It’s time for the fourth installment of our RTC 2009-10 Impact Players series, the group of states bordering the Gulf of Mexico known as the Deep South region. Each week we’ll pick a geographic area of the country and break down the five players who we feel will have the most impact on their teams (and by the transitive property, college basketball) this season. Our criteria is once again subjective – there are so many good players in every region of the country that it’s difficult to narrow them down to only five in each – but we feel at the end of this exercise that we’ll have discussed nearly every player of major impact in the nation. Just to be fair and to make this not too high-major-centric, we’re also going to pick a mid-major impact player in each region as our sixth man. We welcome you guys, our faithful and very knowledgeable readers, to critique us in the comments where we left players off. The only request is that you provide an argument – why will your choice be more influential this season than those we chose?
Ed. Note: our assumption is that Mississippi State’s Renardo Sidney will not be eligible to play this season.
Aubrey Coleman – Sr, G – Houston. Young Mr. Coleman was a controversial pick for our panel, to say the least. There’s no denying his talent, but the 6’4 rock of a player went national (and viral) last season for his footplant on Chase Budinger’s face during a game at Arizona. Seriously, that thing made what Christian Laettner did to Aminu Timberlake in 1992 look like playtime in the sandbox. Coleman served his one-game suspension for the ugly incident, and proceeded to take out any residual anger he might have on the rest of Conference USA to the tune of twelve double-doubles and becoming the only player to finish in the top five in both CUSA scoring and rebounding. Yeah, rebounding. At 6’4. Playing guard. If that doesn’t give you a clue as to Coleman’s toughness (despite his cowardly act against Budinger), we don’t know what will. Despite his position, Coleman makes it a common practice to regularly venture into the lane for frequent trips to the foul line on offense and for rebounds on defense (ranks #294 in def reb%). He also ranked in the top 25 nationally in steals, and we should point out that only three guards in the entire country pulled down more boards per game than Coleman. About the only part of Coleman’s game that isn’t quite honed is his outside shot (21% on threes), but he doesn’t take many, which shows recognition of his strengths and weaknesses. With two star players (including Kelvin Lewis) returning for their senior seasons in Houston, it’s safe to say that Tom Penders is sitting on an explosive duo who could lead UH to a successful slate in a wide-open CUSA and its first NCAA Tournament appearance in nearly twenty years.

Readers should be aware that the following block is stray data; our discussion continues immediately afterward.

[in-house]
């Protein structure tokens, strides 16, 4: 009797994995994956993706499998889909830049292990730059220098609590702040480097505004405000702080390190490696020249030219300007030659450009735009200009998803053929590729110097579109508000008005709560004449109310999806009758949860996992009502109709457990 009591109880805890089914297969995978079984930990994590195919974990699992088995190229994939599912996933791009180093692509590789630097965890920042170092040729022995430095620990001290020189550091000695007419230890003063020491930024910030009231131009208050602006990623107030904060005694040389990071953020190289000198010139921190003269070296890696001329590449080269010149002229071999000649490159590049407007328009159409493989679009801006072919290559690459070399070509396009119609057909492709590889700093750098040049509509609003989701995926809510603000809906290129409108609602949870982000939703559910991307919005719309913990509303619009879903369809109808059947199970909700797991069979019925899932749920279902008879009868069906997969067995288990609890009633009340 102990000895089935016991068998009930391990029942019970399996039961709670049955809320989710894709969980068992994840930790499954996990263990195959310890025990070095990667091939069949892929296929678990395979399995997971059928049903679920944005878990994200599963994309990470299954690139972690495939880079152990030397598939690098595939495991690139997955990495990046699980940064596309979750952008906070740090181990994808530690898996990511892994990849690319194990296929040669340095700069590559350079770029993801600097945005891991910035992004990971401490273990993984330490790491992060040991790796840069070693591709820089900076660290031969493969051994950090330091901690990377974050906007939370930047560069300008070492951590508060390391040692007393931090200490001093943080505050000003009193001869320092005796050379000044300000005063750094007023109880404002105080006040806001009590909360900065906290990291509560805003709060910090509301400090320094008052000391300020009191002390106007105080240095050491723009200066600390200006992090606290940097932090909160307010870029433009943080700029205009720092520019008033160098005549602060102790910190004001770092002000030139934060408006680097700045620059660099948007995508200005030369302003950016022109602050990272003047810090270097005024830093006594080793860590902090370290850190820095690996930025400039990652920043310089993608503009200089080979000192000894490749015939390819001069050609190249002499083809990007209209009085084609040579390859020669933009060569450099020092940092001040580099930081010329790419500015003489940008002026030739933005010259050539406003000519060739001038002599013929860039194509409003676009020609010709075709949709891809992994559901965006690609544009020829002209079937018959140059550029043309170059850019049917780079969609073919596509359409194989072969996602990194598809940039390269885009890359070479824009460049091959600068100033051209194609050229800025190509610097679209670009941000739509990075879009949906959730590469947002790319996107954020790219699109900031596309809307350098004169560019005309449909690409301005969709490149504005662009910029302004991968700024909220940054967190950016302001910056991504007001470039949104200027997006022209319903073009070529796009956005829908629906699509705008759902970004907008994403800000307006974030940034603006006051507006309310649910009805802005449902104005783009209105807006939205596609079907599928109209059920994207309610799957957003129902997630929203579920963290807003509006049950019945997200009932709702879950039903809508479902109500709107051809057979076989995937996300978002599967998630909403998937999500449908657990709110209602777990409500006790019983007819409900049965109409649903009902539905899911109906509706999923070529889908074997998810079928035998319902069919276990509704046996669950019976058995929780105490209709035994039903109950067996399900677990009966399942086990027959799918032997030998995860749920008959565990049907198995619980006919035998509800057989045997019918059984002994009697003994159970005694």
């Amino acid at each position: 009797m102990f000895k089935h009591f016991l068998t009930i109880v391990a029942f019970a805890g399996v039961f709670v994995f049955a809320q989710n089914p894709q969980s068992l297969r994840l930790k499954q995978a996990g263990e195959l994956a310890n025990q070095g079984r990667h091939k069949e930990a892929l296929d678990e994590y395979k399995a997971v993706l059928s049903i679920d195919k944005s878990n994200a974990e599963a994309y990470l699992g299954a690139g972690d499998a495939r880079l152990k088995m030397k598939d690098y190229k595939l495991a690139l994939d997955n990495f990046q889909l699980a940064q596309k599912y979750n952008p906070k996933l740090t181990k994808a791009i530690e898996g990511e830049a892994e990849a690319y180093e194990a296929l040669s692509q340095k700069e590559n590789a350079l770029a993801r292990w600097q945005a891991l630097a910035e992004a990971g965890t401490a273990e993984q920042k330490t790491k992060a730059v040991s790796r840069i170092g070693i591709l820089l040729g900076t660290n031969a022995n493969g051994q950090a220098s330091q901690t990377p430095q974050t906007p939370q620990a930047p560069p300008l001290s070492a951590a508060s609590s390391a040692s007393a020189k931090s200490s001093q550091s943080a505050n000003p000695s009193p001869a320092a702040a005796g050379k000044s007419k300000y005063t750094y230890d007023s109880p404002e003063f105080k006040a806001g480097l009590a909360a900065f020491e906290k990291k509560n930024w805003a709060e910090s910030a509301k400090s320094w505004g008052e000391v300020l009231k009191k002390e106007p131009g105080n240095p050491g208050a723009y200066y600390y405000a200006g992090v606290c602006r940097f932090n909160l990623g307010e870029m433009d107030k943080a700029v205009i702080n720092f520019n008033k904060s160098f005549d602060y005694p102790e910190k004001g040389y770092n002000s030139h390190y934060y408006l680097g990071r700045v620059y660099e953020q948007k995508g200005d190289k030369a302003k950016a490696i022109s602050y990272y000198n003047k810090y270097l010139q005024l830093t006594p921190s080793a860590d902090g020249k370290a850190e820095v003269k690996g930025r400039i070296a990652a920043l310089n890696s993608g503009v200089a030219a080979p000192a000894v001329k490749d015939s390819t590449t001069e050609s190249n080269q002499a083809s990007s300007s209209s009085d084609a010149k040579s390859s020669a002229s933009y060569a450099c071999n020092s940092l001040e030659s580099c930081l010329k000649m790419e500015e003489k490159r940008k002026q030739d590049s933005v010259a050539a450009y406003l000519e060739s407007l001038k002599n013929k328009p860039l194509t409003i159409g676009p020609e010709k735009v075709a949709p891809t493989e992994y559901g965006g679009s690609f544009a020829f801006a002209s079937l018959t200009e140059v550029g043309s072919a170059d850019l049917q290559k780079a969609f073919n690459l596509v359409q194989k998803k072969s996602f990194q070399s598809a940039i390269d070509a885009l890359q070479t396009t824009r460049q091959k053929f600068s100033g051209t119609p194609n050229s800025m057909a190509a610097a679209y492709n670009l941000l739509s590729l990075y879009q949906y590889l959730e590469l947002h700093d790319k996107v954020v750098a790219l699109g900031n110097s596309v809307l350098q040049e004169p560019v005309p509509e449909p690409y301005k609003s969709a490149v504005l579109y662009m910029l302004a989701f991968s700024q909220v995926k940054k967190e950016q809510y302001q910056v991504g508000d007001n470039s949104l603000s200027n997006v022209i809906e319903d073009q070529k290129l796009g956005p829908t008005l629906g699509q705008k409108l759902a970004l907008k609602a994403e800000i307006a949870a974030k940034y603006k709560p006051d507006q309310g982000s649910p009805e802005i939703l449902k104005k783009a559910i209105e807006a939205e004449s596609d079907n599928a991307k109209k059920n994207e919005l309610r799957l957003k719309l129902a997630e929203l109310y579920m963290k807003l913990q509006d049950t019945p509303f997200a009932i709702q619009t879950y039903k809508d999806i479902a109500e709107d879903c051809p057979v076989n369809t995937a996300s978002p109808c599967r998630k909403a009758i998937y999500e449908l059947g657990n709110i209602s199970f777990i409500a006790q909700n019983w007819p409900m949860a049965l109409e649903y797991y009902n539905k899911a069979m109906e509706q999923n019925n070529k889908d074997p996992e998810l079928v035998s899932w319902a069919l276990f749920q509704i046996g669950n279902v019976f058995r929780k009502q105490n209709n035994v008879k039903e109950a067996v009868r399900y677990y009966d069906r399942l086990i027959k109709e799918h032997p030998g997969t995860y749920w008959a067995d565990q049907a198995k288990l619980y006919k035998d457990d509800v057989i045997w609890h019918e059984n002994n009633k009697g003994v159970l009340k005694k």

Damion James – Sr, F – Texas. Just three days prior to the declaration deadline for the 2009 NBA Draft, Damion James told Texas head coach Rick Barnes that he’d be returning for a final season in Austin, a decision that drastically alters the expectations of a Longhorns team that underachieved a campaign ago. Texas should be a top-five team in 2009-10 due to an influx of talent from all angles: from returnees like Dexter Pittman, to transfers like Jai Lucas, stud freshmen like Avery Bradley and, most importantly, a senior season from Damion James. James has just about as much pure athletic talent as any forward in the nation featuring an NBA-ready body, constant activity on the glass and an ability to run the floor like few other 6’7 forwards. The issue with James has always been complacency and wavering effort. Often James will hang around the perimeter, settle for outside shots, disappear when his team needs him the most or settle for being a secondary figure when a player with the ability of James should always be The Man. When James is motivated, you’d be hard-pressed to find a player in the Big 12 that can contain him. James finished on the All-Big 12 Second Team his junior season after finishing with 15.4 ppg and 9.2 rpg a year following a sophomore campaign in which James averaged a double-double. James ranked fourth in the Big 12 in rebounding, tenth in the conference in scoring and totaled double-figures on 31 occasions in 2008-09. A player the caliber of James should be right there with Cole Aldrich and Craig Brackins at the top of potential Big 12 POY candidates for the upcoming season. He should be a first round pick and he should average another double-double. One of the reasons I have Texas pegged #2 in the nation preseason is because I trust James to provide that consistent effort for Rick Barnes in search of a very realistic Final Four.